To commemorate the 25th anniversary of the L.A. riots, UCLA faculty, artists, authors and community leaders will reflect on this flash point and the aftermath in a series of talks and programs.
Children 11 and younger have less developed cognitive skills and should not be help to the same level of culpability.
“The New Criminal Justice Thinking,” which UCLA’s Sharon Dolovich edited with professor Alexandra Natapoff of Loyola Law School, includes 14 essays by scholars, sociologists and criminologists who train their eyes on the system’s hidden corners.
Historian Kelly Lytle Hernandez corrects the revisionist history of Operation Wetback, which in fact eased immigration law enforcement in the U.S.-Mexico border region.
UCLA Luskin School of Public Affairs researchers have been selected to join the Research Network on Misdemeanor Justice, based at the John Jay College of Criminal Justice in New York, to study policing patterns related to misdemeanors in the city of Los Angeles.
Tyrone Howard's Black Male Institute at UCLA focuses on finding ways to propel black male youth to college and prepare them for success in academia and professional life.
The research found that although cases were handled swiftly, there were failings in protecting the rights of defendants, providing police oversight and investigating crimes.
“Police Killings of African Americans: What’s Law Got to Do with It?” will be held from 4 to 5:30 p.m. on Oct. 19 in Covel Commons.
New website tracks incarceration by neighborhood where the inmate lives and totals how much is spent by community.
There have been many wrongful criminal convictions where the use of faulty forensic science evidence was a major culprit in producing injustice.
Law students in the Criminal Defense Clinic at UCLA School of Law worked on a successful clemency petition that will free Darnell Crookshank.
A new book co-edited by UCLA Luskin professor Laura Abrams gives a voice to volunteers, including prisoners, who donate their time to improving lives.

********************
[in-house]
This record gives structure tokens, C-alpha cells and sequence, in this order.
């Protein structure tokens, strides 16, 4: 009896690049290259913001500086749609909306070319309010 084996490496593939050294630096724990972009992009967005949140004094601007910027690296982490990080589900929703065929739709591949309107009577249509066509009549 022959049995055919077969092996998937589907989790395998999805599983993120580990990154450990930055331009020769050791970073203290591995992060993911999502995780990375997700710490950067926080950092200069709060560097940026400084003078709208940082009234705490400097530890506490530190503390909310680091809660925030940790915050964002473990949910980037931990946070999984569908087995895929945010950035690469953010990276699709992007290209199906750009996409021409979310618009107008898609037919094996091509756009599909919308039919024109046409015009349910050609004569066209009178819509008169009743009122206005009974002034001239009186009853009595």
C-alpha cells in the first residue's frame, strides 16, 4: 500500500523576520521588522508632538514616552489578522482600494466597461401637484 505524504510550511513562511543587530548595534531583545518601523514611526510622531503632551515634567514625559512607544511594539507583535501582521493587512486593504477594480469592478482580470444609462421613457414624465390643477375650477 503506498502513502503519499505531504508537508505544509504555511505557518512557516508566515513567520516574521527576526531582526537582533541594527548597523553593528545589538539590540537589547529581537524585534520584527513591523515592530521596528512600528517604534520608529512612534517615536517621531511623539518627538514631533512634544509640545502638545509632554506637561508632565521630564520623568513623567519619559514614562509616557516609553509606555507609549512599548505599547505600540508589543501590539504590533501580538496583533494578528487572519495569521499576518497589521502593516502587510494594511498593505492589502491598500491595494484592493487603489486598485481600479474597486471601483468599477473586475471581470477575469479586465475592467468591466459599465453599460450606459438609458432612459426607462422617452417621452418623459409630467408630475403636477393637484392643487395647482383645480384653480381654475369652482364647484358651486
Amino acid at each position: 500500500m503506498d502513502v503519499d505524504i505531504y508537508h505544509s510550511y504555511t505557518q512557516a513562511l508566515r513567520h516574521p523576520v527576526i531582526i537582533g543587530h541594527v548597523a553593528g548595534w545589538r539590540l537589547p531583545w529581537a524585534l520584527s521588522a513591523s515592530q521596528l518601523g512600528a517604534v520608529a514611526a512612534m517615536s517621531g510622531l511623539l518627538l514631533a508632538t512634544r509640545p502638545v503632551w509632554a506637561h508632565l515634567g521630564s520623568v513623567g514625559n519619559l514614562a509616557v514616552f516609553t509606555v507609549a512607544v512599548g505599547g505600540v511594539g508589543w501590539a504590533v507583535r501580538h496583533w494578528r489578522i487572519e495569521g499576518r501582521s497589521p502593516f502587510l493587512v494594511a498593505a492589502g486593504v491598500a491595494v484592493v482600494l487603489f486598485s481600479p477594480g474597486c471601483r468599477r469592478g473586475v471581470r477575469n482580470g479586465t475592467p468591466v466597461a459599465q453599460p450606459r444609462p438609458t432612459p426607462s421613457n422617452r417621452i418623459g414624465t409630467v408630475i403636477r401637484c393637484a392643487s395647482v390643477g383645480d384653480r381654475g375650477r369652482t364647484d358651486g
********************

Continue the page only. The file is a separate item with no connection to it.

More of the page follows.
While University of California campuses have never asked about an applicant's criminal history as part of the application process, the practice is used by other universities.
Law professor Noah Zatz argues that the sentencing concept of “working off debt” violates the 13th Amendment's prohibition against involuntary servitude and disproportionately punishes communities of color.
Research on incarceration in the United States by UCLA Luskin public policy professor Michael Stoll figures prominently in a newly released report on criminal justice reform by the White House Council of Economic Advisors.
Bryonn Bain, a new professor of African-American Studies at UCLA, draws on his experiences with racial profiling along with his Harvard law degree to shape his art and to advocate for justice reform.
Thanks to the law school’s Supreme Court Clinic, the court will issue rulings on cases dealing with free speech, the right to a speedy trial, search and seizure, and deportation.
The screenwriter and former reporter was the keynote speaker for the two-day inauguration of the UCLA Luskin Institute on Inequality and Democracy.
Williams Institute study reveals who is being affected by state laws that criminalize people with HIV
These laws were intended to control the spread of the virus but an analysis of data show that they’ve had a punitive effect on people they were meant to protect.
Ana Muniz, director of the Dream Resource Center at the UCLA Labor Center, recently published "Power, Police, and the Production of Racial Boundaries," a book on policing in Los Angeles.
With an impressive string of cited amicus briefs and appellate litigation appearances, UCLA Law faculty members are making an impact on important issues.
The model, developed from six years of mathematical research and a decade of police crime data, has been so successful that the LAPD adopted it for use in 14 of its 21 divisions.
Dismissing unrest in America’s cities as aimless violence overlooks the roots of people’s anger, according to the panelists at a UCLA-Zócalo event examining the history of urban resistance.
Jim Newton writes in the L.A. Times that increased crime rates are no reason for Los Angeles Police Department leaders to return to failed policies.
UCLA professor Michael Stoll chronicles shift from getting tough on crime with policies like mandatory minimum sentences to smarter approaches to crime and punishment.